|Wensleydale Juvenile Hurdle||3yo Only, Novices’ Hurdle, Listed Race||2m||October|
|Handicap Chase||4yo+, Handicap Chase, Class 1||2m3½f||October|
|Wetherby Mares’ Hurdle||4yo+, Mares Only, Hurdle, Listed Race||2m||October|
|West Yorkshire Hurdle||4yo+, Hurdle, Grade 2||3m||October|
|Charlie Hall Chase||5yo+, Chase, Grade 2||3m||October|
|Introductory Hurdle||4yo+, Hurdle, Class 2||2m||November|
|Rowland Meyrick Chase||4yo+, Handicap Chase, Grade 3||3m||December|
|Castleford Chase||4yo+, Handicap Chase, Class 2||1m7f||December|
Some of these races, particularly the Charlie Hall, hold major significance on the jumps calendar. The three-mile, Grade 2 chase is often the season’s first opportunity for horses looking to take in races such as the King George at Kempton (Grade 1), and ultimately get to the Gold Cup at Cheltenham in March.
Past winners include Wayward Lad, Barton Bank, One Man, See More Business, Marlborough, Silviniaco Conti, Cue Card and Bristol De Mai, all of whom went on to top-level success.
The West Yorkshire Hurdle, inaugurated in 1990, has also attracted some brilliant horses. Staying champion Inglis Drever took the race in 2005, while Boss Doyle, Fair Along and Arkle winner Tidal Bay were all popular dual winners of the event.
About Wetherby Racecourse
Back in 1878, the already established Wetherby races were taken over by a new committee. The committee was formed of local sportsmen after they had been refused permission to buy the land they needed, while they were also upset about the increase in rent demands by the tenants of Wetherby Ings.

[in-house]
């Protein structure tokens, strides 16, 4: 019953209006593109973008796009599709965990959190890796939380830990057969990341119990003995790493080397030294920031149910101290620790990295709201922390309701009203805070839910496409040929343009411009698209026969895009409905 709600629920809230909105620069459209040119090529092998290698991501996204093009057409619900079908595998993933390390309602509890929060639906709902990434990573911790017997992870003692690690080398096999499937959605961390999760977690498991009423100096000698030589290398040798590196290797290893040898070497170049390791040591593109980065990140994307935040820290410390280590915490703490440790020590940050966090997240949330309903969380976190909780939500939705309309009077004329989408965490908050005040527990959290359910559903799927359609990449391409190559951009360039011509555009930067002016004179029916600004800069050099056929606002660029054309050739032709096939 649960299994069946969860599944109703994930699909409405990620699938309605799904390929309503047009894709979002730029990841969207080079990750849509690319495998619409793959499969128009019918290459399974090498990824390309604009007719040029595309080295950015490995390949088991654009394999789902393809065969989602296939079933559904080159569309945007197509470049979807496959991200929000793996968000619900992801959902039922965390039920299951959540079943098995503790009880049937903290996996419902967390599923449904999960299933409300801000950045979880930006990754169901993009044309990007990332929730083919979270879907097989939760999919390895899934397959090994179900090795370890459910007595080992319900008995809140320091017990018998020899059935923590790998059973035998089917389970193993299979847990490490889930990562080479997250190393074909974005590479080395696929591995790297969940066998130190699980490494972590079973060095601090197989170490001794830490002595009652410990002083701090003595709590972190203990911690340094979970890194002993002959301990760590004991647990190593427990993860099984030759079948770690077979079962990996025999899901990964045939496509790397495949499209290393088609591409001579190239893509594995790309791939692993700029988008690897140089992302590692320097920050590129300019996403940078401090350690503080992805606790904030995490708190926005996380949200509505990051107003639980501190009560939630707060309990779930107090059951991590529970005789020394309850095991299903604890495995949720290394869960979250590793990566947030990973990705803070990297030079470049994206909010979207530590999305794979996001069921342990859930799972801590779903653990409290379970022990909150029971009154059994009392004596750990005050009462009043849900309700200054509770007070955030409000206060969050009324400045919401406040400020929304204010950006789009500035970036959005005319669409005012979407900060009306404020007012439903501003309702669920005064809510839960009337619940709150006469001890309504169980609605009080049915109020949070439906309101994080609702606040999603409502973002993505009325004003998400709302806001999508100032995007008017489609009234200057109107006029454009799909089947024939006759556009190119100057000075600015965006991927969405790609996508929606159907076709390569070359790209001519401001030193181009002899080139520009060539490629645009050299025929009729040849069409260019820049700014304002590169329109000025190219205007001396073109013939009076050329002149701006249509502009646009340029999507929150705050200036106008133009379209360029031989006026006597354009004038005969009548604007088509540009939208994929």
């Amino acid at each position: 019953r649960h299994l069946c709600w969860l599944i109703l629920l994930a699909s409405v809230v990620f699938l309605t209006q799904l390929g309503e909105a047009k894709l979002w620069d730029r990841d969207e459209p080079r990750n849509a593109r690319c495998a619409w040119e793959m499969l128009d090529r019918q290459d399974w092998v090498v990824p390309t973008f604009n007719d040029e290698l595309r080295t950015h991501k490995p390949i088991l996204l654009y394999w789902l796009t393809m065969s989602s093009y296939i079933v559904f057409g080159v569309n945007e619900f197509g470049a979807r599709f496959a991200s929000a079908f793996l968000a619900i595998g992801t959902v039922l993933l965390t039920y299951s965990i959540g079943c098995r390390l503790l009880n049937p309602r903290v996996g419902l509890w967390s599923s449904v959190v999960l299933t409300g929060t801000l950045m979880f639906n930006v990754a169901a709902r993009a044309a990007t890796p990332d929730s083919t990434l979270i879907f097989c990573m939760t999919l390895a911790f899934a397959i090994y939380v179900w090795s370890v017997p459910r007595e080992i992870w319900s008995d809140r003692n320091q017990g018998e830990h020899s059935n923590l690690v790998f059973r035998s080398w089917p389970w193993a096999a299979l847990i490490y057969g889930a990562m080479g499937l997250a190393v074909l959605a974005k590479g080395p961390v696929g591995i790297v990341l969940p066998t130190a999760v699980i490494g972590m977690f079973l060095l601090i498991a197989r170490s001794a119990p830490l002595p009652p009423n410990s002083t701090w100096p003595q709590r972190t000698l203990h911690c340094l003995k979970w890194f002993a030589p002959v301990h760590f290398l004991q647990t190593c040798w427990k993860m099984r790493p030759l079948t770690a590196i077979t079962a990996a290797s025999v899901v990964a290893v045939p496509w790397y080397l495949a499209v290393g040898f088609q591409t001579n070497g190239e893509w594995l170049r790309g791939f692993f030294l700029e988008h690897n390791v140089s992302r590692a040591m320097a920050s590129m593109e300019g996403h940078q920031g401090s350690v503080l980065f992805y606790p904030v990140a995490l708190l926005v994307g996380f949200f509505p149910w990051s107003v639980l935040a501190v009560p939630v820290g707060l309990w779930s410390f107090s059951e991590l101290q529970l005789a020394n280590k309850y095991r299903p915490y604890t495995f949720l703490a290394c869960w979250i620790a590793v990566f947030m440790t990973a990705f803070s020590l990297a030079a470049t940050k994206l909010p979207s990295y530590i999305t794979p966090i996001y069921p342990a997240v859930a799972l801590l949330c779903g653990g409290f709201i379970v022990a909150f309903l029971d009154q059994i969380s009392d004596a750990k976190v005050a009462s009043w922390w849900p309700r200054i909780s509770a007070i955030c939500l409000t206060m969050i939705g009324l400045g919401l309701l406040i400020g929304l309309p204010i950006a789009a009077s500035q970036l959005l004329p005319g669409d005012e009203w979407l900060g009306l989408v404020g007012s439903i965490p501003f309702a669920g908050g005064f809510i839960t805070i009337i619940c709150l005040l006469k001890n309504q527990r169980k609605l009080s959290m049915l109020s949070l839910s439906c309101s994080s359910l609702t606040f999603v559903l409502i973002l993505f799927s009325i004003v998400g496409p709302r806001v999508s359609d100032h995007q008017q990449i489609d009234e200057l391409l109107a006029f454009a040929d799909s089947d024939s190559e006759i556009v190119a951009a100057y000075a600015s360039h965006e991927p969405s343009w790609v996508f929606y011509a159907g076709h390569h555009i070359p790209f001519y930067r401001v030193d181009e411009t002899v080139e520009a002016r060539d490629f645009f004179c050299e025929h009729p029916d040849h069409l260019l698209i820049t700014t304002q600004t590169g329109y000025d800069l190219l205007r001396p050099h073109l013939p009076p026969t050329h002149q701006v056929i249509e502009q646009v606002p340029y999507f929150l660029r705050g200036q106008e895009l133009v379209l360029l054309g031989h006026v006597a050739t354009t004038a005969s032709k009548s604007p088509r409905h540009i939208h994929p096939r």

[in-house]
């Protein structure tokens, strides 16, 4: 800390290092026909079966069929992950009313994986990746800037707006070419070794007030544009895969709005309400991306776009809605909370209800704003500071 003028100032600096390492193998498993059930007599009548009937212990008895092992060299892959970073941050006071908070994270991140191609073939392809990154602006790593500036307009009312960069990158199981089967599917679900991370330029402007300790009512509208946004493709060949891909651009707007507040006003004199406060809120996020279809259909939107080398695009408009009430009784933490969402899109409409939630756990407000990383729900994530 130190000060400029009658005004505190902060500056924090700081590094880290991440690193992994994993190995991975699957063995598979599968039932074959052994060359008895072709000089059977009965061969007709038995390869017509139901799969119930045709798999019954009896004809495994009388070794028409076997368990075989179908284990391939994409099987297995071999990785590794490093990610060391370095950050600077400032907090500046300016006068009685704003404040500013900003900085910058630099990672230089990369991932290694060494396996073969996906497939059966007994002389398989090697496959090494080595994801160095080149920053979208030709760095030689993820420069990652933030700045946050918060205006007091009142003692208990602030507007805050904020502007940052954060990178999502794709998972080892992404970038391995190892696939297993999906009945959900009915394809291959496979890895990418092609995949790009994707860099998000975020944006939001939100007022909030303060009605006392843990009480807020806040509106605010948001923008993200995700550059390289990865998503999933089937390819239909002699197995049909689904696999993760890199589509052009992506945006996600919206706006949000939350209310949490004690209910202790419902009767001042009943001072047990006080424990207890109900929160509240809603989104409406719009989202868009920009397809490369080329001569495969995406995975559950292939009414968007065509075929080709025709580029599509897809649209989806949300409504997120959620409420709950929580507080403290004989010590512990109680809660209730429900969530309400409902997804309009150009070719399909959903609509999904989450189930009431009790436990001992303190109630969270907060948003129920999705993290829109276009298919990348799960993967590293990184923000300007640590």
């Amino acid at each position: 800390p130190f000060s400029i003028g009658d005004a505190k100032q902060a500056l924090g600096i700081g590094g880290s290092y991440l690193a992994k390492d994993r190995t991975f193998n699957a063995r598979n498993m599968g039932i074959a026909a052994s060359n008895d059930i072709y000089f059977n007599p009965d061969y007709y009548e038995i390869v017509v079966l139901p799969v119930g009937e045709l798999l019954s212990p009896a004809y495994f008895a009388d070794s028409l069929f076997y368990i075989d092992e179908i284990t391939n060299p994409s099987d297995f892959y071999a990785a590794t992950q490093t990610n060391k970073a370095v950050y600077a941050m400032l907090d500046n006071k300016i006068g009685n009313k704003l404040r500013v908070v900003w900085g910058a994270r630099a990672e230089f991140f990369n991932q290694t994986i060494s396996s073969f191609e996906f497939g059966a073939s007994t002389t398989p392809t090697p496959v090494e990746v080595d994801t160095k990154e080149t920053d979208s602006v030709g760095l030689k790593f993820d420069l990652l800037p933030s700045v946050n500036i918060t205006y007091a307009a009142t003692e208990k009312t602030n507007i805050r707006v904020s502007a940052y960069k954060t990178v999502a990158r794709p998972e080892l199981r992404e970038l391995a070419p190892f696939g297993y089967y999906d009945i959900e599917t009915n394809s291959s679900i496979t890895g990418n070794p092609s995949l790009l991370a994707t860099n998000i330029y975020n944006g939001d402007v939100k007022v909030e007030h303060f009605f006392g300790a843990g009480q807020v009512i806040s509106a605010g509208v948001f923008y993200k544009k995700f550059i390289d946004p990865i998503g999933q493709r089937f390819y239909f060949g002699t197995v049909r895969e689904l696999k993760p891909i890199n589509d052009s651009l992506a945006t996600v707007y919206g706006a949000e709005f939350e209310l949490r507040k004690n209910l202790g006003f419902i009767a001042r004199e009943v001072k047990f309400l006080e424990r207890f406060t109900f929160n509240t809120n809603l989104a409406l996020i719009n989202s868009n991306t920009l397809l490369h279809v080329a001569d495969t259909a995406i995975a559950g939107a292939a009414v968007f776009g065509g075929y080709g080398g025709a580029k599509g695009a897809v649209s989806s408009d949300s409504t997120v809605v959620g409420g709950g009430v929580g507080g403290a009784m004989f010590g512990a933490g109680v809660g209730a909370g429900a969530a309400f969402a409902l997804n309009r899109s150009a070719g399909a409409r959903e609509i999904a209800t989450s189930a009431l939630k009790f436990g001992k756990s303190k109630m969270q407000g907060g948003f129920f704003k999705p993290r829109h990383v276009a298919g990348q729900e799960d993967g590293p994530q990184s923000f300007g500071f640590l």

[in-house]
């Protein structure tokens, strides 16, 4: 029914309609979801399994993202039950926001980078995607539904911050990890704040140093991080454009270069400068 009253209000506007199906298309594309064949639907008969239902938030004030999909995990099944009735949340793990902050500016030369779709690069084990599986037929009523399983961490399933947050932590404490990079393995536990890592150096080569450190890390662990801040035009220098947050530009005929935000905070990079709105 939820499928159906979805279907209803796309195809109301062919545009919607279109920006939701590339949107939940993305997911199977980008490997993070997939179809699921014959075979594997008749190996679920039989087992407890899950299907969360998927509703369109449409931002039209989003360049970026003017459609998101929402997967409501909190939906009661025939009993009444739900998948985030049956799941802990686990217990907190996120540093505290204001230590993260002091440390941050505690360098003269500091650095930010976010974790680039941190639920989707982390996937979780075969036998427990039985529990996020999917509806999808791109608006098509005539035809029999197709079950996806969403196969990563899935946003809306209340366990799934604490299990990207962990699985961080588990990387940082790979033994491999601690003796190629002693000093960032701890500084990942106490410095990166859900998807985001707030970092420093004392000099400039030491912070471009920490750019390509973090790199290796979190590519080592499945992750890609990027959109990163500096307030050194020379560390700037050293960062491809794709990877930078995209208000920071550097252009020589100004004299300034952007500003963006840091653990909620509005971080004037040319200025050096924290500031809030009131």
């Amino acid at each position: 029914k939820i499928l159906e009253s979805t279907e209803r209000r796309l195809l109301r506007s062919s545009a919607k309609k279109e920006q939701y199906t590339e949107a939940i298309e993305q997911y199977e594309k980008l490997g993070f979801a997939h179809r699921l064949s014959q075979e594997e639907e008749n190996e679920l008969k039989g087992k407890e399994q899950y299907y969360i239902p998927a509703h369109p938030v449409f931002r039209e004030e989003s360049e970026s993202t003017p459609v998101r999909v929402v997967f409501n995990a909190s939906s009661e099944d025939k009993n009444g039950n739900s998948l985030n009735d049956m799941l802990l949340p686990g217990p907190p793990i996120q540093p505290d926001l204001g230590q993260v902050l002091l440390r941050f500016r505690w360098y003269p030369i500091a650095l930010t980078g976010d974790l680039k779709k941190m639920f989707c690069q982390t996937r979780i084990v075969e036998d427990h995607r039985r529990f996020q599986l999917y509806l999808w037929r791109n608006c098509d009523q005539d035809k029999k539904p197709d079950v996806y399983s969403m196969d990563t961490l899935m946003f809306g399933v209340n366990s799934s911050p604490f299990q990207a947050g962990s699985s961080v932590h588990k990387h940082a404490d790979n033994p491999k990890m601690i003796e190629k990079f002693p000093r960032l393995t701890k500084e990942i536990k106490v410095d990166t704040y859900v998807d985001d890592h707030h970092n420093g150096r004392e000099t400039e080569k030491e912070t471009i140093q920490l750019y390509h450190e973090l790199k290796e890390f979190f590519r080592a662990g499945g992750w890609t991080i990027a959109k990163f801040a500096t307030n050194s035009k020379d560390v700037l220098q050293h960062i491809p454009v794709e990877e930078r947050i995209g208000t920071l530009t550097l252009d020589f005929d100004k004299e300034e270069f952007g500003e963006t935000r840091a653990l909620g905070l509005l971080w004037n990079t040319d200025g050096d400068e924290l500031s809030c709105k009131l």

It was decided then, that a new racecourse would be needed for their beloved sport to continue in the area.
Where the racecourse sits now is land that was previously owned by the famed Montagu family, based at Ingmanthorpe Hall. The imposing Georgian House you will be able to see from the racecourse today stands as a reminder of the times.
The land was rented to the newly formed race committee and a race meeting was scheduled. The first meet took place on March 30th, 1891 and Wetherby races never looked back.
That race committee didn’t sit on its collective hands either. They moved quickly to make the racecourse a more organised sporting venue. From 1906, they started to develop the course’s facilities for visitors which included building a grandstand, known as the ‘Bramham’. That grandstand is still in use today, a nod to the quality of the build.
In 1920 a new committee was formed. The Wetherby Steeplechase Committee has grown hugely since its early days. Eventually, that committee was able to purchase the previously rented land on which the racecourse stands and has continued to develop the area with both visitors and horsemen in mind.
Wetherby Racecourse is categorised as a ‘small racecourse’, though that most certainly doesn’t do it full justice.
It remains independently owned, surviving the clutches if you like of racecourse ownership groups such as ARC or Jockey Club Racecourses.
The track is in fact shareholder owned, with management provided by International Racecourse Management.
Wetherby is well known for taking its responsibilities seriously in all fairness.
The track works not only with the BHA, the country’s governors of the sport, but also the Racecourse Association, Great British Racing and the Administration of Gambling on Tracks.